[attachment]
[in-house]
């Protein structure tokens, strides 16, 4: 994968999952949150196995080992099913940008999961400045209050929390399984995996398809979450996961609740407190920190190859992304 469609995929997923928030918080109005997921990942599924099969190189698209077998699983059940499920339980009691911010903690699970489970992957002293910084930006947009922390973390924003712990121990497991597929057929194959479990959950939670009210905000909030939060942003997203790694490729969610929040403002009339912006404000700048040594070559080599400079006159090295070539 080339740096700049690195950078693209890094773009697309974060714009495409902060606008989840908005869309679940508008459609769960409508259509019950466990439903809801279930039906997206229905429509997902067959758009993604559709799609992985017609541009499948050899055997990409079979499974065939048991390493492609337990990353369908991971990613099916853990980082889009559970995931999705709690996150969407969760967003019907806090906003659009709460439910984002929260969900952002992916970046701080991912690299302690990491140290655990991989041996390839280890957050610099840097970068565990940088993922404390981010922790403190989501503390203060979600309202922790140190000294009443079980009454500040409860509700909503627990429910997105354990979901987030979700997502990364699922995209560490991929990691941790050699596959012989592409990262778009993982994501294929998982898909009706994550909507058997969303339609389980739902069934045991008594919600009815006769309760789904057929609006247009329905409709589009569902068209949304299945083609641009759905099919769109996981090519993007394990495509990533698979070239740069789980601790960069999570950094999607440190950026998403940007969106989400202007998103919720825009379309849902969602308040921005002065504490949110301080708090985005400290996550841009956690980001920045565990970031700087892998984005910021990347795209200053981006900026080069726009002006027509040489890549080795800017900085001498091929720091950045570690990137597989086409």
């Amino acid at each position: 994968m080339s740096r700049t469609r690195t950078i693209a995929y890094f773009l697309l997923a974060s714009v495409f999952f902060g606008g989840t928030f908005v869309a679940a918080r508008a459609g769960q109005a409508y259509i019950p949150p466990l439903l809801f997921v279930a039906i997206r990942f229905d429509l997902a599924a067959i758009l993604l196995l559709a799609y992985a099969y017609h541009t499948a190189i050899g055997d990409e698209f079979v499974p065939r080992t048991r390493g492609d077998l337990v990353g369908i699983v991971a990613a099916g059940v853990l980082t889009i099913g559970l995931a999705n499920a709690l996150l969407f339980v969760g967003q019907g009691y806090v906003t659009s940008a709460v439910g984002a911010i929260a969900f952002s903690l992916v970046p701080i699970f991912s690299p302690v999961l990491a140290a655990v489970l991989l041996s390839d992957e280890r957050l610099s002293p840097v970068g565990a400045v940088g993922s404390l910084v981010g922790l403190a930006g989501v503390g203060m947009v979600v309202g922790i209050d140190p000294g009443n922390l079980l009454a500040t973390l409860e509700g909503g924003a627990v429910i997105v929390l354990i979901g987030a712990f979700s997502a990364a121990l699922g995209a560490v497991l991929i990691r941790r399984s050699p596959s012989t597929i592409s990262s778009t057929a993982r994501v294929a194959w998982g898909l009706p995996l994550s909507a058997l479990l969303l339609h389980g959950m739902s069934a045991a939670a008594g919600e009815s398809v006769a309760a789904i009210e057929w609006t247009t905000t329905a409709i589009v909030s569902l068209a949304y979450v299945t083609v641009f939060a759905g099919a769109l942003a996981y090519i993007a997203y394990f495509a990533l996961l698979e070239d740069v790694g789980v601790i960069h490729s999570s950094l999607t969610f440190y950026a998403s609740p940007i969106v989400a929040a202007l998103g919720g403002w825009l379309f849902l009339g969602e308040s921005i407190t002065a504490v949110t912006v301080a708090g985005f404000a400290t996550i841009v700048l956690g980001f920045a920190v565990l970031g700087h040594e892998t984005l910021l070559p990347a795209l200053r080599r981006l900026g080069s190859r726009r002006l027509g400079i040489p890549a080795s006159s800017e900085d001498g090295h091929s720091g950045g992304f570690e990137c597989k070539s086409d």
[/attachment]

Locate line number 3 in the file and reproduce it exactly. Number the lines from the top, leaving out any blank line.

């Amino acid at each position: 994968m080339s740096r700049t469609r690195t950078i693209a995929y890094f773009l697309l997923a974060s714009v495409f999952f902060g606008g989840t928030f908005v869309a679940a918080r508008a459609g769960q109005a409508y259509i019950p949150p466990l439903l809801f997921v279930a039906i997206r990942f229905d429509l997902a599924a067959i758009l993604l196995l559709a799609y992985a099969y017609h541009t499948a190189i050899g055997d990409e698209f079979v499974p065939r080992t048991r390493g492609d077998l337990v990353g369908i699983v991971a990613a099916g059940v853990l980082t889009i099913g559970l995931a999705n499920a709690l996150l969407f339980v969760g967003q019907g009691y806090v906003t659009s940008a709460v439910g984002a911010i929260a969900f952002s903690l992916v970046p701080i699970f991912s690299p302690v999961l990491a140290a655990v489970l991989l041996s390839d992957e280890r957050l610099s002293p840097v970068g565990a400045v940088g993922s404390l910084v981010g922790l403190a930006g989501v503390g203060m947009v979600v309202g922790i209050d140190p000294g009443n922390l079980l009454a500040t973390l409860e509700g909503g924003a627990v429910i997105v929390l354990i979901g987030a712990f979700s997502a990364a121990l699922g995209a560490v497991l991929i990691r941790r399984s050699p596959s012989t597929i592409s990262s778009t057929a993982r994501v294929a194959w998982g898909l009706p995996l994550s909507a058997l479990l969303l339609h389980g959950m739902s069934a045991a939670a008594g919600e009815s398809v006769a309760a789904i009210e057929w609006t247009t905000t329905a409709i589009v909030s569902l068209a949304y979450v299945t083609v641009f939060a759905g099919a769109l942003a996981y090519i993007a997203y394990f495509a990533l996961l698979e070239d740069v790694g789980v601790i960069h490729s999570s950094l999607t969610f440190y950026a998403s609740p940007i969106v989400a929040a202007l998103g919720g403002w825009l379309f849902l009339g969602e308040s921005i407190t002065a504490v949110t912006v301080a708090g985005f404000a400290t996550i841009v700048l956690g980001f920045a920190v565990l970031g700087h040594e892998t984005l910021l070559p990347a795209l200053r080599r981006l900026g080069s190859r726009r002006l027509g400079i040489p890549a080795s006159s800017e900085d001498g090295h091929s720091g950045g992304f570690e990137c597989k070539s086409d």